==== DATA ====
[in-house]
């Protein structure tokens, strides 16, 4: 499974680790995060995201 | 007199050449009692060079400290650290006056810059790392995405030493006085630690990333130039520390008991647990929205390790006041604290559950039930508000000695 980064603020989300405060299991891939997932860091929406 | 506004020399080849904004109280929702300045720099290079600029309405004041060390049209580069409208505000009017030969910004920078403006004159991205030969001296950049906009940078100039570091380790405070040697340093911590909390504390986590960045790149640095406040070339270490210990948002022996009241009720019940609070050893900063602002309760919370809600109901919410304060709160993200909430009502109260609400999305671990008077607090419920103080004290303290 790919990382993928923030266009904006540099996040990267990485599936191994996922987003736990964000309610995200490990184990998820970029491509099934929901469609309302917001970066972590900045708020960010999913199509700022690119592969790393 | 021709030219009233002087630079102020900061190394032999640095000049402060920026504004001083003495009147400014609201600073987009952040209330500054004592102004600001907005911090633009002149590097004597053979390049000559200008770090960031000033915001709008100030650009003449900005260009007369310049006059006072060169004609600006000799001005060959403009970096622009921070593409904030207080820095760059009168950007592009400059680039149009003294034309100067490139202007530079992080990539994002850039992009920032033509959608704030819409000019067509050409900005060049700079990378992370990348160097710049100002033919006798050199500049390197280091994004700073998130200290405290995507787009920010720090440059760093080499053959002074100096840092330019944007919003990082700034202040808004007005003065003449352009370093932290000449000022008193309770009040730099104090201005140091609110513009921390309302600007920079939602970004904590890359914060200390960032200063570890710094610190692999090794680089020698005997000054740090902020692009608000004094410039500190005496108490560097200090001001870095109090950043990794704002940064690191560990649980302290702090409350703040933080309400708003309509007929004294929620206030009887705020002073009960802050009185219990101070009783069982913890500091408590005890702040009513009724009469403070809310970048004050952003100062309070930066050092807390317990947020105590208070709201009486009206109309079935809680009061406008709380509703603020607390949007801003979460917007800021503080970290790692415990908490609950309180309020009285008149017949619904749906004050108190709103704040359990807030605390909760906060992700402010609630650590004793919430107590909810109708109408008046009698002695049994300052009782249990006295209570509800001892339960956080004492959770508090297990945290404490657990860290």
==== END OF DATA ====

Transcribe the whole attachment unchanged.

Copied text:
[in-house]
């Protein structure tokens, strides 16, 4: 499974680790995060995201 | 007199050449009692060079400290650290006056810059790392995405030493006085630690990333130039520390008991647990929205390790006041604290559950039930508000000695 980064603020989300405060299991891939997932860091929406 | 506004020399080849904004109280929702300045720099290079600029309405004041060390049209580069409208505000009017030969910004920078403006004159991205030969001296950049906009940078100039570091380790405070040697340093911590909390504390986590960045790149640095406040070339270490210990948002022996009241009720019940609070050893900063602002309760919370809600109901919410304060709160993200909430009502109260609400999305671990008077607090419920103080004290303290 790919990382993928923030266009904006540099996040990267990485599936191994996922987003736990964000309610995200490990184990998820970029491509099934929901469609309302917001970066972590900045708020960010999913199509700022690119592969790393 | 021709030219009233002087630079102020900061190394032999640095000049402060920026504004001083003495009147400014609201600073987009952040209330500054004592102004600001907005911090633009002149590097004597053979390049000559200008770090960031000033915001709008100030650009003449900005260009007369310049006059006072060169004609600006000799001005060959403009970096622009921070593409904030207080820095760059009168950007592009400059680039149009003294034309100067490139202007530079992080990539994002850039992009920032033509959608704030819409000019067509050409900005060049700079990378992370990348160097710049100002033919006798050199500049390197280091994004700073998130200290405290995507787009920010720090440059760093080499053959002074100096840092330019944007919003990082700034202040808004007005003065003449352009370093932290000449000022008193309770009040730099104090201005140091609110513009921390309302600007920079939602970004904590890359914060200390960032200063570890710094610190692999090794680089020698005997000054740090902020692009608000004094410039500190005496108490560097200090001001870095109090950043990794704002940064690191560990649980302290702090409350703040933080309400708003309509007929004294929620206030009887705020002073009960802050009185219990101070009783069982913890500091408590005890702040009513009724009469403070809310970048004050952003100062309070930066050092807390317990947020105590208070709201009486009206109309079935809680009061406008709380509703603020607390949007801003979460917007800021503080970290790692415990908490609950309180309020009285008149017949619904749906004050108190709103704040359990807030605390909760906060992700402010609630650590004793919430107590909810109708109408008046009698002695049994300052009782249990006295209570509800001892339960956080004492959770508090297990945290404490657990860290």